Art that inspires debate

Socially conscious art plays an important role in our culture. It can ask us to face injustices, inequalities, and common histories. There are many examples of public artworks that take on pressing societal concerns, and Nina Oleynik ’18 gives us a compelling one in her Sept. 28 Op-Ed in the Echo that looks at Kara Walker’s powerful sculpture A Subtlety, or the Marvelous Sugar Baby from 2014.

Sharon Corwin, Professor of Art; Carolyn Muzzy Director of the Colby College Museum of Art and Chief Curator gives her insights on the College’s place in fostering debate around art-related topics in paper and around campus.

Perhaps one of our country’s most affecting examples of public art is Maya Lin’s Vietnam Veterans Memorial in Washington D.C. Rooted in a formal language of abstraction and minimalism, Lin’s wall displays  the etched names of the more than 58,000 service men and women lost during the war. Initially protested for its lack of a representational narrative, it was soon embraced as a deeply moving memorial. 

Sol LeWitt’s piece on Colby’s campus  is another  abstract wall—one similarly indebted to minimalism with its primary forms being concrete blocks. LeWitt’s art is neither politically nor socially charged, but rather represents a material expression of the artist’s concept, an idea executed by the H.P. Cummings Construction Company of Winthrop, ME according to the artist’s written instructions: “Seven 12’ x 12’ concrete block panels, which overlap each other at angles to form an overall length of 68’.” This resolutely abstract work dissects the space of the Museum’s east lawn, offering multiple compositions depending on the viewpoint from which it is perceived: straight on, the seven walls are seen as a slightly irregular plane; from either end, the walls collapse into a jumbled mass as the edges of each panel jut into view; and from the Museum’s east stairwell (a view I encourage one to seek out), the jagged line formed by the tops of the walls is visible.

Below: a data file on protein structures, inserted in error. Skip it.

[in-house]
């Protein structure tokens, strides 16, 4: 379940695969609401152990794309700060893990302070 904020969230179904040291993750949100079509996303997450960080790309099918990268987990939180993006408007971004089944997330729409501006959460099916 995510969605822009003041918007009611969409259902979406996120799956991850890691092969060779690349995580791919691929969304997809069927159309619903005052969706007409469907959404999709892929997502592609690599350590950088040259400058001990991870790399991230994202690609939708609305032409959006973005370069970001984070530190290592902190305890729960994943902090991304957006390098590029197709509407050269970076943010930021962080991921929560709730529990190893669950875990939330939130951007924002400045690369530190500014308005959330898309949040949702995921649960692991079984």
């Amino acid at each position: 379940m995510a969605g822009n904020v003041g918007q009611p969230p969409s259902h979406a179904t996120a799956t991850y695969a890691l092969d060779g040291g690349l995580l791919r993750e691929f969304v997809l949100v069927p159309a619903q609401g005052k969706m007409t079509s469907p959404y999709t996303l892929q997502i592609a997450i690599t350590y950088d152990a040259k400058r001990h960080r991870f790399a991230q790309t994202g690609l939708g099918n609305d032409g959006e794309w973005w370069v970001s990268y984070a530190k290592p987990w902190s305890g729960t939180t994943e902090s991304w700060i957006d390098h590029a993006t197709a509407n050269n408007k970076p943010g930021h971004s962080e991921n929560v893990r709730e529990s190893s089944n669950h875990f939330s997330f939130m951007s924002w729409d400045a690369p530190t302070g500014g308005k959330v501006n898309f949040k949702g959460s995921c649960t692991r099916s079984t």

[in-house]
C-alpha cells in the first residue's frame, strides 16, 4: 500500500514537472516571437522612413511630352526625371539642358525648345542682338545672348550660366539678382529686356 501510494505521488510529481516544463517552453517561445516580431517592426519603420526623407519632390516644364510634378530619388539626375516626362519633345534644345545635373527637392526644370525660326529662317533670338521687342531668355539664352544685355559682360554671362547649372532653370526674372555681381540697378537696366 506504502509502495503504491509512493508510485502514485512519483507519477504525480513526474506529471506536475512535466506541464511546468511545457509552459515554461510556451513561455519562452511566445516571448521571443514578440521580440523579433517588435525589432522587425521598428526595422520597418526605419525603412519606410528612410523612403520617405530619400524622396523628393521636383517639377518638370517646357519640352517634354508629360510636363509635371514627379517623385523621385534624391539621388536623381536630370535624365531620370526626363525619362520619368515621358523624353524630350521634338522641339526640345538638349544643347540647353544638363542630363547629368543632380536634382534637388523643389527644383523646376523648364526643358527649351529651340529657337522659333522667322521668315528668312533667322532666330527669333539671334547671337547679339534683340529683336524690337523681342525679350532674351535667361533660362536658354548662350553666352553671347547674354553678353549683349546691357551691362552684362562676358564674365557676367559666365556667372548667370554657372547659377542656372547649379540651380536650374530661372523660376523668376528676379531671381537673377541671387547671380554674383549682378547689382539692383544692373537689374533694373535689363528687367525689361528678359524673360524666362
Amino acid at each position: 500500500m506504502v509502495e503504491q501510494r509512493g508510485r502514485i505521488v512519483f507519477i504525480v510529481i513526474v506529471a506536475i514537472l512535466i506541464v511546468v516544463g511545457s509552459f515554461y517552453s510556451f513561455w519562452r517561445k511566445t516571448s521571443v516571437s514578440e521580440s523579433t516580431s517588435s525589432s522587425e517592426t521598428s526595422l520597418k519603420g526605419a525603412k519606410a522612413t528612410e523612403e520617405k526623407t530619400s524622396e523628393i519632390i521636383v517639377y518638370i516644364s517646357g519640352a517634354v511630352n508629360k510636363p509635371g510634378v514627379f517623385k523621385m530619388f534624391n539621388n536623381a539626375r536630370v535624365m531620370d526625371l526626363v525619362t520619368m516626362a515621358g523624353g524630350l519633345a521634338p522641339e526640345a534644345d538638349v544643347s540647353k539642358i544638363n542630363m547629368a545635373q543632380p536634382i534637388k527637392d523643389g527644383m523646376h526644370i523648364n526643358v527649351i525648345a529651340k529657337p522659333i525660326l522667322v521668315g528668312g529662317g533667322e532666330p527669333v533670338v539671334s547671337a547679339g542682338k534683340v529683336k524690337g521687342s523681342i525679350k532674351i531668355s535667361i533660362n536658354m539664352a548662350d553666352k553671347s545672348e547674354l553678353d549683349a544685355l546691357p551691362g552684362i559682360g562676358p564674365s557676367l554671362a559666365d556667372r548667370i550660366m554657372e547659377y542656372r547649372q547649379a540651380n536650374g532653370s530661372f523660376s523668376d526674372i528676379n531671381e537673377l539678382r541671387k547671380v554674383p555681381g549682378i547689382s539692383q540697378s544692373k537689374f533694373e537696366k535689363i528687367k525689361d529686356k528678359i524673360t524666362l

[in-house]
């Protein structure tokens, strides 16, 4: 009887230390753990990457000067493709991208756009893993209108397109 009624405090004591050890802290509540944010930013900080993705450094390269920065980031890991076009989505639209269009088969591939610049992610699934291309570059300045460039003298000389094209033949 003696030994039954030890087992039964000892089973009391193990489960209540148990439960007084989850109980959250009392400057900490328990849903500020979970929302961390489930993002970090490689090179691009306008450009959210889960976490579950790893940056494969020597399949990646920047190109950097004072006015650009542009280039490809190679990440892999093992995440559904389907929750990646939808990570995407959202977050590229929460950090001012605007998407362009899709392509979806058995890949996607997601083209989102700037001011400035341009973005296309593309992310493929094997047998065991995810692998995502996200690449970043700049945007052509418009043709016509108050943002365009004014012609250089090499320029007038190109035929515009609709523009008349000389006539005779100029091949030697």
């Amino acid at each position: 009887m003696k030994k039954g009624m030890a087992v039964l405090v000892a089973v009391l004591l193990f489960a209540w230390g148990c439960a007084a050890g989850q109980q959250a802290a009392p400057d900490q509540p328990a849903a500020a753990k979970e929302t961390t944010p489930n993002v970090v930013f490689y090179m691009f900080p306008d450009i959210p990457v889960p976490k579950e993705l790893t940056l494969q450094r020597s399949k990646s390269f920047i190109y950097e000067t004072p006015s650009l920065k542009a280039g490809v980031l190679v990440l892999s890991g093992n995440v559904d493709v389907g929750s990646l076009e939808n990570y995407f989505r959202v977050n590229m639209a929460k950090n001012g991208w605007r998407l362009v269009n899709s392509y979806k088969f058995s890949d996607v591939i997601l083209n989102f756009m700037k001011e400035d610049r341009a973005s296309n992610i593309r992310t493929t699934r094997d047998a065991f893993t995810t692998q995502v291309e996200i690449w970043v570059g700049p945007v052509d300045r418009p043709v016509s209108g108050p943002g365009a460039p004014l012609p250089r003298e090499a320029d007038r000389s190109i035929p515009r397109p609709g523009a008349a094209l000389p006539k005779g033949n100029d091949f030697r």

What I appreciate most about Seven Walls, and many of the more difficult works of art in our museum, is that it encourages just the kind of conversation that  Oleynik has introduced. What do we want from public art? Must it have a social responsibility? Is there a place for abstraction and formal practice in the public arena? I hope that Seven Walls continues to provoke these types of questions, challenge our assumptions about the meaning and role of art, and force debate between its viewers. Ultimately, I cannot think of a better role for an artwork to play at a liberal arts college.

Nina Oleynik’s Sept. 28 op-ed can be found on our website with the link

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